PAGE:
Interview by Mégane Luquiens
For a different perspective on their stories, Dennis and Kathy were both interviewed by Megane Luquiens, a college student from Switzerland who is also their exchange daughter who lived with them during the 2015-16 school year.
Can you tell me, in a few words, who you are?
I am Dennis Fry, Kathy’s husband. We’ve been married for 39 years and have been together for 46, since meeting and first dating in high school. We have two grown kids of our own and three grandchildren, as well as a large family of exchange students all around the world.
What was your experience with Kathy’s cancer journey? What was your part as husband and family caretaker ?
Wow…it was a whole range of thoughts and emotions: shock, fear, confusion, hope, and more than I can put words to. There were some hard times and some very good times. We talked through all of it and went to all of the doctors appointments, tests, and treatments together. The only real thing I could do was to be there to support Kathy and keep the day to day of our household working. I tried to keep things as positive as I could and keep Kathy focused on a good outcome. By sticking close together and managing outside stress we have been able to do just that.
Going to Puerto Rico must have been good for you too. Did that trip also help you? In what way?
Our trip to Puerto Rico in January 2007 had two parts to it. It was to give us a chance to celebrate our 25th anniversary which we had missed during treatments, and also to have the opportunity to just get away from all that had been happening for the previous year. I had been very worried about Kathy’s state of mind and seemingly depression. That trip was an amazing turnaround. It took us out of cold Wisconsin in the dead of winter to a tropical island where everything was new and different. It gave us the chance to reconnect and share all of those new things. I got my life partner back again! We would just start each day with the only goal being to explore a new beach with no expectations or schedule. We took lots of pictures, and after the trip even did a little day by day log of what we did and saw. I could see a huge change in Kathy’s mood and outlook as the week went on. It also lifted a great weight from my shoulders as we were back to taking on the world as a team again.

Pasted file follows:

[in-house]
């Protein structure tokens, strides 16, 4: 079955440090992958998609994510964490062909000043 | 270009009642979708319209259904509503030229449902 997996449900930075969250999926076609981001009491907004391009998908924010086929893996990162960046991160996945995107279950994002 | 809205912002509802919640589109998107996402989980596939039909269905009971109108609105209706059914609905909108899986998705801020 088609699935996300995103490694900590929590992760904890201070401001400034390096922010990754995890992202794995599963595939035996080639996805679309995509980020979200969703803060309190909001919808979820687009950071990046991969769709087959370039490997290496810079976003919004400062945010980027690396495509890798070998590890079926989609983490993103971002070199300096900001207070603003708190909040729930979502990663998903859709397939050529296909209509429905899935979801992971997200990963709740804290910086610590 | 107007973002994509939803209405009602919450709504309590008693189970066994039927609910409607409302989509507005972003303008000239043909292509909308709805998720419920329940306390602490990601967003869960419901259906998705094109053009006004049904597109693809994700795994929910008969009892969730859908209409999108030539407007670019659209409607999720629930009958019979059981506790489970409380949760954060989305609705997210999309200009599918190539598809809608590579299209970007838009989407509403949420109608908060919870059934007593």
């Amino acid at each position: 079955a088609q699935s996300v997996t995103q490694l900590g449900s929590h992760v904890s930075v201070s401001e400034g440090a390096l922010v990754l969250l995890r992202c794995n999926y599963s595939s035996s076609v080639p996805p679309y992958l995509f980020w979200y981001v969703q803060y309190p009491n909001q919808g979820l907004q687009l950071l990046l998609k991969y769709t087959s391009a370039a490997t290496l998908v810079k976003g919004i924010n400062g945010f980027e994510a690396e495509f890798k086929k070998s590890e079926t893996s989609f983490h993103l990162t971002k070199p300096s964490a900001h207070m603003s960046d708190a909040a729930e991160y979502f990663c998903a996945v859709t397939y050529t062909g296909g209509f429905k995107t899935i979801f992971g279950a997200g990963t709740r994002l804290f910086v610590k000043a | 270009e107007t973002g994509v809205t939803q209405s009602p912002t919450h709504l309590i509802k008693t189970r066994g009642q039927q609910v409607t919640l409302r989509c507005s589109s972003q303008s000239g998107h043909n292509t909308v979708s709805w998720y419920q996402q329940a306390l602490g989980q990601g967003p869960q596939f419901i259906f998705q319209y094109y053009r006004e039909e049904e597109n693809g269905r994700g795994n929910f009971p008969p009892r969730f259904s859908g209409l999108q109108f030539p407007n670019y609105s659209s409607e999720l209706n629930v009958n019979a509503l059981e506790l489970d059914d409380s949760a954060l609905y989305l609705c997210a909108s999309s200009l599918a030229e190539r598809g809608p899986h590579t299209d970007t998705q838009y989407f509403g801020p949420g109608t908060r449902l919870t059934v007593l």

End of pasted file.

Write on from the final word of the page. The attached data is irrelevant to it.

What does this project represent to you?
After most people experience a life changing event such as cancer, what they want to do is get back to normal. Many people do this and are happy if they can find normal again. We went back to our ‘normal’ routine for a very short time, and then realized we wanted to return to Puerto Rico – we had found a ‘new normal’. We started looking for property there so that we could return often. About six months after returning from that first trip, we found a place in the mountains in the southwest corner of the main island of Puerto Rico that is just a short drive to the beautiful beaches of that corner of the island. We started building our own house (cabin). We were talking with a friend about all of this a short time after the cabin was finished. When discussing all of our experiences there, we came up with the description of that first trip as a “Restorative Escape”. That set us on a whole new path – taking our life changing cancer event and working to make this kind of escape available to other cancer survivors. Renewed Hope / Esperanza Renovada was created to do just that. So now for us there is no going back!w We ‘re going forward with making these escapes a reality for more survivors. This gives us the chance to again work together on a common goal and fill our lives with the work of helping others find renewed hope in their lives, after their experiences with cancer diagnosis and treatment.
Thank you for your time!